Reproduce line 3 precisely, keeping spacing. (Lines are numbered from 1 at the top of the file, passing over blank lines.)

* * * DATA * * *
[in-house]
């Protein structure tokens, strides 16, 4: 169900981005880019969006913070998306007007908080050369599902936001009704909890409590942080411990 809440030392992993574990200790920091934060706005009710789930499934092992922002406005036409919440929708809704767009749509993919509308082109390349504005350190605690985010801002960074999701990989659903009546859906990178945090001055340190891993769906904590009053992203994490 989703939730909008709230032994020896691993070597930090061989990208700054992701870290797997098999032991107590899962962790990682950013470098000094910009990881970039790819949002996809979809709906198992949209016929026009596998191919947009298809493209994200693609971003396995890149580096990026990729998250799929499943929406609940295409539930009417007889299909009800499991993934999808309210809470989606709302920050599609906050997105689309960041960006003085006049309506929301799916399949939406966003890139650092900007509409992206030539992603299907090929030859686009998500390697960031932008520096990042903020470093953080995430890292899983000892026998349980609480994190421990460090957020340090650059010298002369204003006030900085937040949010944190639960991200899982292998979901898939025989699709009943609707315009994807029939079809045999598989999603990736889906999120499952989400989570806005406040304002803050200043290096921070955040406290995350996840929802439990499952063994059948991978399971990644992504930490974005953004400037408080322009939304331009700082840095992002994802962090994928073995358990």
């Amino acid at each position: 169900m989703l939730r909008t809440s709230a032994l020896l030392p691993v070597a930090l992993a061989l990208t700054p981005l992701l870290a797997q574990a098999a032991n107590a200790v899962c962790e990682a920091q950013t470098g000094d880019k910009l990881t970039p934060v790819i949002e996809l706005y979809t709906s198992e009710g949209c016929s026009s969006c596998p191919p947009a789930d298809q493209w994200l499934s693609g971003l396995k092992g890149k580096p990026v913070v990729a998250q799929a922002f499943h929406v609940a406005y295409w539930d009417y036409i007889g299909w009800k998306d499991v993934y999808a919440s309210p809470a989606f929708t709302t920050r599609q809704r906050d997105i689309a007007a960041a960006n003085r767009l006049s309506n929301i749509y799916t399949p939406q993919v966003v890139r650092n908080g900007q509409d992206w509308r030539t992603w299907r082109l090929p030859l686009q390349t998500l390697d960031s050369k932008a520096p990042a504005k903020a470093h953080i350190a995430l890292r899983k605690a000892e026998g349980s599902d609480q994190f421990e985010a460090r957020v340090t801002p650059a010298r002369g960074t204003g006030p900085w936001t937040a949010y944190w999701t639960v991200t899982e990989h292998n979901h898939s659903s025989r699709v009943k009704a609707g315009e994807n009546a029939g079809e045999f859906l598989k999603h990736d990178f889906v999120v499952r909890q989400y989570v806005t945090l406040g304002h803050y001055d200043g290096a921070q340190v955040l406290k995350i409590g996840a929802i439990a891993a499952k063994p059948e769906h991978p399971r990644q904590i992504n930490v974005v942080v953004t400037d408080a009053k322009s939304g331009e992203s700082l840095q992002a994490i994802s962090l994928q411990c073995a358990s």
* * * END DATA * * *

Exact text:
């Amino acid at each position: 169900m989703l939730r909008t809440s709230a032994l020896l030392p691993v070597a930090l992993a061989l990208t700054p981005l992701l870290a797997q574990a098999a032991n107590a200790v899962c962790e990682a920091q950013t470098g000094d880019k910009l990881t970039p934060v790819i949002e996809l706005y979809t709906s198992e009710g949209c016929s026009s969006c596998p191919p947009a789930d298809q493209w994200l499934s693609g971003l396995k092992g890149k580096p990026v913070v990729a998250q799929a922002f499943h929406v609940a406005y295409w539930d009417y036409i007889g299909w009800k998306d499991v993934y999808a919440s309210p809470a989606f929708t709302t920050r599609q809704r906050d997105i689309a007007a960041a960006n003085r767009l006049s309506n929301i749509y799916t399949p939406q993919v966003v890139r650092n908080g900007q509409d992206w509308r030539t992603w299907r082109l090929p030859l686009q390349t998500l390697d960031s050369k932008a520096p990042a504005k903020a470093h953080i350190a995430l890292r899983k605690a000892e026998g349980s599902d609480q994190f421990e985010a460090r957020v340090t801002p650059a010298r002369g960074t204003g006030p900085w936001t937040a949010y944190w999701t639960v991200t899982e990989h292998n979901h898939s659903s025989r699709v009943k009704a609707g315009e994807n009546a029939g079809e045999f859906l598989k999603h990736d990178f889906v999120v499952r909890q989400y989570v806005t945090l406040g304002h803050y001055d200043g290096a921070q340190v955040l406290k995350i409590g996840a929802i439990a891993a499952k063994p059948e769906h991978p399971r990644q904590i992504n930490v974005v942080v953004t400037d408080a009053k322009s939304g331009e992203s700082l840095q992002a994490i994802s962090l994928q411990c073995a358990s």